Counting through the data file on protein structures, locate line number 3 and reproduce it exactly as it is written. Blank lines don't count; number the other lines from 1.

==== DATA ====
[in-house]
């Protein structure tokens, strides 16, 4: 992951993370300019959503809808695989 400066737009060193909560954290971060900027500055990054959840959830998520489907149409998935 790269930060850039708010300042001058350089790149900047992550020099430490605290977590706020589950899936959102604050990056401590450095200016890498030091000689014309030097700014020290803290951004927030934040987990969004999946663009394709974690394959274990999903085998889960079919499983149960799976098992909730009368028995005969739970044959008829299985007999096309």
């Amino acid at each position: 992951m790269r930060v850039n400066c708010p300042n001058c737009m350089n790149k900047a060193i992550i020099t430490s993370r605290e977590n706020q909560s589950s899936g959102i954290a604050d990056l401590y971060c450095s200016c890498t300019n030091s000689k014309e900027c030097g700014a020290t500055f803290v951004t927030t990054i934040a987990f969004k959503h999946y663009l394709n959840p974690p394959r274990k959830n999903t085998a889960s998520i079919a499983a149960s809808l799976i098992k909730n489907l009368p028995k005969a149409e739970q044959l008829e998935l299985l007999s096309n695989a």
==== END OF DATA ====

């Amino acid at each position: 992951m790269r930060v850039n400066c708010p300042n001058c737009m350089n790149k900047a060193i992550i020099t430490s993370r605290e977590n706020q909560s589950s899936g959102i954290a604050d990056l401590y971060c450095s200016c890498t300019n030091s000689k014309e900027c030097g700014a020290t500055f803290v951004t927030t990054i934040a987990f969004k959503h999946y663009l394709n959840p974690p394959r274990k959830n999903t085998a889960s998520i079919a499983a149960s809808l799976i098992k909730n489907l009368p028995k005969a149409e739970q044959l008829e998935l299985l007999s096309n695989a």